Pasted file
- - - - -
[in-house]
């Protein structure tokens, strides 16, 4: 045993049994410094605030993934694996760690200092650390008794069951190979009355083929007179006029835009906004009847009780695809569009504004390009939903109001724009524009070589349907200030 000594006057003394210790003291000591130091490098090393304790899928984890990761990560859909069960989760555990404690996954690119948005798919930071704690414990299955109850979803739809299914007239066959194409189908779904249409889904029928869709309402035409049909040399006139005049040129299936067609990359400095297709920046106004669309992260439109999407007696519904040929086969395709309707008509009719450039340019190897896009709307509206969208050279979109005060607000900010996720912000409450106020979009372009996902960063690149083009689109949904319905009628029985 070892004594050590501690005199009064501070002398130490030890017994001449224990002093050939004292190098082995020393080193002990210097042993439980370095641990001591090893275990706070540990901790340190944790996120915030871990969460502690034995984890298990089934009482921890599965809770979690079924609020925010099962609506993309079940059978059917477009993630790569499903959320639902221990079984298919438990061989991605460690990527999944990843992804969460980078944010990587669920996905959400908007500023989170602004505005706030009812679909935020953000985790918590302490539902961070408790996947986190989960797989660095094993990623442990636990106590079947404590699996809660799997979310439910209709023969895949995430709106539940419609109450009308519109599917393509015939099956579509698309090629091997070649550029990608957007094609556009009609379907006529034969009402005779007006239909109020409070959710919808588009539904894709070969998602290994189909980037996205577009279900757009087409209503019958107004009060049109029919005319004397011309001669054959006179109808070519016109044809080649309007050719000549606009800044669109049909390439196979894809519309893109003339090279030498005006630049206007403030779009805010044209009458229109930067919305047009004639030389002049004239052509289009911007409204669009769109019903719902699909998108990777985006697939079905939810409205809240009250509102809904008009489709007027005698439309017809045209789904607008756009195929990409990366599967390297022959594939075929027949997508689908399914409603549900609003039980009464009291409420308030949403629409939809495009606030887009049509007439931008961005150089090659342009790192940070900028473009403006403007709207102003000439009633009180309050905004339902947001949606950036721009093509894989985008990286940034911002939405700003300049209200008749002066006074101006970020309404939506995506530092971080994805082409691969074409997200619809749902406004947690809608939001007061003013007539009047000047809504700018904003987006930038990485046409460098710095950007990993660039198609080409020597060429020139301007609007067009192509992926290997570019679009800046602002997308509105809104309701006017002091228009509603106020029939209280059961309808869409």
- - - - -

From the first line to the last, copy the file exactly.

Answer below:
[in-house]
């Protein structure tokens, strides 16, 4: 045993049994410094605030993934694996760690200092650390008794069951190979009355083929007179006029835009906004009847009780695809569009504004390009939903109001724009524009070589349907200030 000594006057003394210790003291000591130091490098090393304790899928984890990761990560859909069960989760555990404690996954690119948005798919930071704690414990299955109850979803739809299914007239066959194409189908779904249409889904029928869709309402035409049909040399006139005049040129299936067609990359400095297709920046106004669309992260439109999407007696519904040929086969395709309707008509009719450039340019190897896009709307509206969208050279979109005060607000900010996720912000409450106020979009372009996902960063690149083009689109949904319905009628029985 070892004594050590501690005199009064501070002398130490030890017994001449224990002093050939004292190098082995020393080193002990210097042993439980370095641990001591090893275990706070540990901790340190944790996120915030871990969460502690034995984890298990089934009482921890599965809770979690079924609020925010099962609506993309079940059978059917477009993630790569499903959320639902221990079984298919438990061989991605460690990527999944990843992804969460980078944010990587669920996905959400908007500023989170602004505005706030009812679909935020953000985790918590302490539902961070408790996947986190989960797989660095094993990623442990636990106590079947404590699996809660799997979310439910209709023969895949995430709106539940419609109450009308519109599917393509015939099956579509698309090629091997070649550029990608957007094609556009009609379907006529034969009402005779007006239909109020409070959710919808588009539904894709070969998602290994189909980037996205577009279900757009087409209503019958107004009060049109029919005319004397011309001669054959006179109808070519016109044809080649309007050719000549606009800044669109049909390439196979894809519309893109003339090279030498005006630049206007403030779009805010044209009458229109930067919305047009004639030389002049004239052509289009911007409204669009769109019903719902699909998108990777985006697939079905939810409205809240009250509102809904008009489709007027005698439309017809045209789904607008756009195929990409990366599967390297022959594939075929027949997508689908399914409603549900609003039980009464009291409420308030949403629409939809495009606030887009049509007439931008961005150089090659342009790192940070900028473009403006403007709207102003000439009633009180309050905004339902947001949606950036721009093509894989985008990286940034911002939405700003300049209200008749002066006074101006970020309404939506995506530092971080994805082409691969074409997200619809749902406004947690809608939001007061003013007539009047000047809504700018904003987006930038990485046409460098710095950007990993660039198609080409020597060429020139301007609007067009192509992926290997570019679009800046602002997308509105809104309701006017002091228009509603106020029939209280059961309808869409």